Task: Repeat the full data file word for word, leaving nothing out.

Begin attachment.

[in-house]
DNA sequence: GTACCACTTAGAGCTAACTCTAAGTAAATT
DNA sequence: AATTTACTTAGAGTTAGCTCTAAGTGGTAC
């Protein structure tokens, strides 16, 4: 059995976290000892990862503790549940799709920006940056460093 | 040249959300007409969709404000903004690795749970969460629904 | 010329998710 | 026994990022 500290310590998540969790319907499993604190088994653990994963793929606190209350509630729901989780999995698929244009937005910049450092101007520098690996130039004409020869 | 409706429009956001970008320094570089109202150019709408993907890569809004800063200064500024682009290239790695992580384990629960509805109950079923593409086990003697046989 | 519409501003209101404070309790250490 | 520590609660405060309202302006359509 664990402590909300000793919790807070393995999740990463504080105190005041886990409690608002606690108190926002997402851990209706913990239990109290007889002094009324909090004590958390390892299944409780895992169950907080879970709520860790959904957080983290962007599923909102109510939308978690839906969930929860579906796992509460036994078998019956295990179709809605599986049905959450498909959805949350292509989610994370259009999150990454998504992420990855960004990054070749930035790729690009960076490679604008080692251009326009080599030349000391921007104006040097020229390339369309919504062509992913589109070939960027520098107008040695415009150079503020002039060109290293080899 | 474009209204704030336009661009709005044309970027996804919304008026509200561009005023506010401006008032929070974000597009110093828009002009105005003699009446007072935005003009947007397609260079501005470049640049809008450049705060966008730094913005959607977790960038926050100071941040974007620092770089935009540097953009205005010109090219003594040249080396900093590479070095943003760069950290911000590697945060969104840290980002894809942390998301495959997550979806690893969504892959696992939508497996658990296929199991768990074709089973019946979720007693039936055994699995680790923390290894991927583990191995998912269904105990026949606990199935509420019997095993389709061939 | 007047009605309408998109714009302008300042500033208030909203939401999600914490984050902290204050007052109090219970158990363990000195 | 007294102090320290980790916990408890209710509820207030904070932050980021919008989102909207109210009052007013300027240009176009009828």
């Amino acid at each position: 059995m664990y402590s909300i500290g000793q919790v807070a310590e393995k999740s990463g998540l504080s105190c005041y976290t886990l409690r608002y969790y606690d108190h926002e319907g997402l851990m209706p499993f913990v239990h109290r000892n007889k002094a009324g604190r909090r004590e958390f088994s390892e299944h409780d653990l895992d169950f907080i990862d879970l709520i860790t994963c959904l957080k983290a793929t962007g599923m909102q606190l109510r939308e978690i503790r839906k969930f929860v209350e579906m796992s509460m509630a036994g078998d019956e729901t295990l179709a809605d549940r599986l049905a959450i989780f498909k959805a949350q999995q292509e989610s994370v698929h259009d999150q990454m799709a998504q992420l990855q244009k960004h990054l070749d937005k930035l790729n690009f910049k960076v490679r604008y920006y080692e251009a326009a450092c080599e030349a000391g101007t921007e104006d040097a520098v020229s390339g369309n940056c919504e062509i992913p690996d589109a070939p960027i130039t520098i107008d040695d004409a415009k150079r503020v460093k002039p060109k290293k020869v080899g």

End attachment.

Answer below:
[in-house]
DNA sequence: GTACCACTTAGAGCTAACTCTAAGTAAATT
DNA sequence: AATTTACTTAGAGTTAGCTCTAAGTGGTAC
């Protein structure tokens, strides 16, 4: 059995976290000892990862503790549940799709920006940056460093 | 040249959300007409969709404000903004690795749970969460629904 | 010329998710 | 026994990022 500290310590998540969790319907499993604190088994653990994963793929606190209350509630729901989780999995698929244009937005910049450092101007520098690996130039004409020869 | 409706429009956001970008320094570089109202150019709408993907890569809004800063200064500024682009290239790695992580384990629960509805109950079923593409086990003697046989 | 519409501003209101404070309790250490 | 520590609660405060309202302006359509 664990402590909300000793919790807070393995999740990463504080105190005041886990409690608002606690108190926002997402851990209706913990239990109290007889002094009324909090004590958390390892299944409780895992169950907080879970709520860790959904957080983290962007599923909102109510939308978690839906969930929860579906796992509460036994078998019956295990179709809605599986049905959450498909959805949350292509989610994370259009999150990454998504992420990855960004990054070749930035790729690009960076490679604008080692251009326009080599030349000391921007104006040097020229390339369309919504062509992913589109070939960027520098107008040695415009150079503020002039060109290293080899 | 474009209204704030336009661009709005044309970027996804919304008026509200561009005023506010401006008032929070974000597009110093828009002009105005003699009446007072935005003009947007397609260079501005470049640049809008450049705060966008730094913005959607977790960038926050100071941040974007620092770089935009540097953009205005010109090219003594040249080396900093590479070095943003760069950290911000590697945060969104840290980002894809942390998301495959997550979806690893969504892959696992939508497996658990296929199991768990074709089973019946979720007693039936055994699995680790923390290894991927583990191995998912269904105990026949606990199935509420019997095993389709061939 | 007047009605309408998109714009302008300042500033208030909203939401999600914490984050902290204050007052109090219970158990363990000195 | 007294102090320290980790916990408890209710509820207030904070932050980021919008989102909207109210009052007013300027240009176009009828």
């Amino acid at each position: 059995m664990y402590s909300i500290g000793q919790v807070a310590e393995k999740s990463g998540l504080s105190c005041y976290t886990l409690r608002y969790y606690d108190h926002e319907g997402l851990m209706p499993f913990v239990h109290r000892n007889k002094a009324g604190r909090r004590e958390f088994s390892e299944h409780d653990l895992d169950f907080i990862d879970l709520i860790t994963c959904l957080k983290a793929t962007g599923m909102q606190l109510r939308e978690i503790r839906k969930f929860v209350e579906m796992s509460m509630a036994g078998d019956e729901t295990l179709a809605d549940r599986l049905a959450i989780f498909k959805a949350q999995q292509e989610s994370v698929h259009d999150q990454m799709a998504q992420l990855q244009k960004h990054l070749d937005k930035l790729n690009f910049k960076v490679r604008y920006y080692e251009a326009a450092c080599e030349a000391g101007t921007e104006d040097a520098v020229s390339g369309n940056c919504e062509i992913p690996d589109a070939p960027i130039t520098i107008d040695d004409a415009k150079r503020v460093k002039p060109k290293k020869v080899g």